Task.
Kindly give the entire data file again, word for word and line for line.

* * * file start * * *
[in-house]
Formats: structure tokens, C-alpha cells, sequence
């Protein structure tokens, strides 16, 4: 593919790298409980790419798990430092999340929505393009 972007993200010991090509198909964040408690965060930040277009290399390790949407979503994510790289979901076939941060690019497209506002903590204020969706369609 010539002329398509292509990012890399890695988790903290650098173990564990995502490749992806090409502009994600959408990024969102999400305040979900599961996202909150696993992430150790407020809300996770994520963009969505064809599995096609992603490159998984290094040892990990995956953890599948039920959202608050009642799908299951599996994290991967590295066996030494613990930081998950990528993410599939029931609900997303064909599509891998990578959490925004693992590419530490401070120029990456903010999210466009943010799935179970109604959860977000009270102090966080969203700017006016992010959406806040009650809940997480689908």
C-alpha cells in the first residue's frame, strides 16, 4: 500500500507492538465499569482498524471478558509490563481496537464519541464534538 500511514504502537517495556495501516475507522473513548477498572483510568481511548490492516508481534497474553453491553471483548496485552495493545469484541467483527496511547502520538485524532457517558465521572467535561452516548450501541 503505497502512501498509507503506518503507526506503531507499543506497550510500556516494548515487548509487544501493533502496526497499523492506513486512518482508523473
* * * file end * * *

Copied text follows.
[in-house]
Formats: structure tokens, C-alpha cells, sequence
């Protein structure tokens, strides 16, 4: 593919790298409980790419798990430092999340929505393009 972007993200010991090509198909964040408690965060930040277009290399390790949407979503994510790289979901076939941060690019497209506002903590204020969706369609 010539002329398509292509990012890399890695988790903290650098173990564990995502490749992806090409502009994600959408990024969102999400305040979900599961996202909150696993992430150790407020809300996770994520963009969505064809599995096609992603490159998984290094040892990990995956953890599948039920959202608050009642799908299951599996994290991967590295066996030494613990930081998950990528993410599939029931609900997303064909599509891998990578959490925004693992590419530490401070120029990456903010999210466009943010799935179970109604959860977000009270102090966080969203700017006016992010959406806040009650809940997480689908």
C-alpha cells in the first residue's frame, strides 16, 4: 500500500507492538465499569482498524471478558509490563481496537464519541464534538 500511514504502537517495556495501516475507522473513548477498572483510568481511548490492516508481534497474553453491553471483548496485552495493545469484541467483527496511547502520538485524532457517558465521572467535561452516548450501541 503505497502512501498509507503506518503507526506503531507499543506497550510500556516494548515487548509487544501493533502496526497499523492506513486512518482508523473